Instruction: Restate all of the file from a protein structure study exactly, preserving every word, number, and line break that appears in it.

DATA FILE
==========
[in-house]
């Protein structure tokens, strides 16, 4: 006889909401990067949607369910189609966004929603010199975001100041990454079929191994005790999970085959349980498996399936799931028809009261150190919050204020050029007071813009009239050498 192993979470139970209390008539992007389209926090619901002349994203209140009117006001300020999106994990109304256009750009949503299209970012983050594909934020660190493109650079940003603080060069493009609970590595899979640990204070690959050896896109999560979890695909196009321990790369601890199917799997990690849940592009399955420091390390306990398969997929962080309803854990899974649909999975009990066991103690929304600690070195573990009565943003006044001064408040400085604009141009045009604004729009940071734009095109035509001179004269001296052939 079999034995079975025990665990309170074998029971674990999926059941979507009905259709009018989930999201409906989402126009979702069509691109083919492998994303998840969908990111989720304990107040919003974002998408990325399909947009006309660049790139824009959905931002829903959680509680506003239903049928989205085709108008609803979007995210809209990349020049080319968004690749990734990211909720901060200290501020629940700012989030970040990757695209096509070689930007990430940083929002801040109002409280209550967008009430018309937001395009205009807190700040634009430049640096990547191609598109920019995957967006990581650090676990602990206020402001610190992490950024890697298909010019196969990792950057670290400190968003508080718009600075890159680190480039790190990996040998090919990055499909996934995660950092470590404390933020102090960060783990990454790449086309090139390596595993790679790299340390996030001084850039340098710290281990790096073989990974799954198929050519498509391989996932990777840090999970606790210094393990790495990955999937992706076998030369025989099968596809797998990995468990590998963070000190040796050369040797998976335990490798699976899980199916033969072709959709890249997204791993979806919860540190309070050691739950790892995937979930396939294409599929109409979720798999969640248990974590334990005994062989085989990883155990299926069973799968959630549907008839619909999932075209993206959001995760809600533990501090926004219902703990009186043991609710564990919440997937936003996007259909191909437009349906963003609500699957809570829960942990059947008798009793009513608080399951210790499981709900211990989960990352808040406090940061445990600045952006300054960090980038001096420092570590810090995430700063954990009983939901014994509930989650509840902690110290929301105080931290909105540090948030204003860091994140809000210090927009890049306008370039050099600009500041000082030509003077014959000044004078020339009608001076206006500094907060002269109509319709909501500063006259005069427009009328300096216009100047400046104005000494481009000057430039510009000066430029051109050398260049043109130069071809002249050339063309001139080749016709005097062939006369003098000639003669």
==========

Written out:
[in-house]
């Protein structure tokens, strides 16, 4: 006889909401990067949607369910189609966004929603010199975001100041990454079929191994005790999970085959349980498996399936799931028809009261150190919050204020050029007071813009009239050498 192993979470139970209390008539992007389209926090619901002349994203209140009117006001300020999106994990109304256009750009949503299209970012983050594909934020660190493109650079940003603080060069493009609970590595899979640990204070690959050896896109999560979890695909196009321990790369601890199917799997990690849940592009399955420091390390306990398969997929962080309803854990899974649909999975009990066991103690929304600690070195573990009565943003006044001064408040400085604009141009045009604004729009940071734009095109035509001179004269001296052939 079999034995079975025990665990309170074998029971674990999926059941979507009905259709009018989930999201409906989402126009979702069509691109083919492998994303998840969908990111989720304990107040919003974002998408990325399909947009006309660049790139824009959905931002829903959680509680506003239903049928989205085709108008609803979007995210809209990349020049080319968004690749990734990211909720901060200290501020629940700012989030970040990757695209096509070689930007990430940083929002801040109002409280209550967008009430018309937001395009205009807190700040634009430049640096990547191609598109920019995957967006990581650090676990602990206020402001610190992490950024890697298909010019196969990792950057670290400190968003508080718009600075890159680190480039790190990996040998090919990055499909996934995660950092470590404390933020102090960060783990990454790449086309090139390596595993790679790299340390996030001084850039340098710290281990790096073989990974799954198929050519498509391989996932990777840090999970606790210094393990790495990955999937992706076998030369025989099968596809797998990995468990590998963070000190040796050369040797998976335990490798699976899980199916033969072709959709890249997204791993979806919860540190309070050691739950790892995937979930396939294409599929109409979720798999969640248990974590334990005994062989085989990883155990299926069973799968959630549907008839619909999932075209993206959001995760809600533990501090926004219902703990009186043991609710564990919440997937936003996007259909191909437009349906963003609500699957809570829960942990059947008798009793009513608080399951210790499981709900211990989960990352808040406090940061445990600045952006300054960090980038001096420092570590810090995430700063954990009983939901014994509930989650509840902690110290929301105080931290909105540090948030204003860091994140809000210090927009890049306008370039050099600009500041000082030509003077014959000044004078020339009608001076206006500094907060002269109509319709909501500063006259005069427009009328300096216009100047400046104005000494481009000057430039510009000066430029051109050398260049043109130069071809002249050339063309001139080749016709005097062939006369003098000639003669």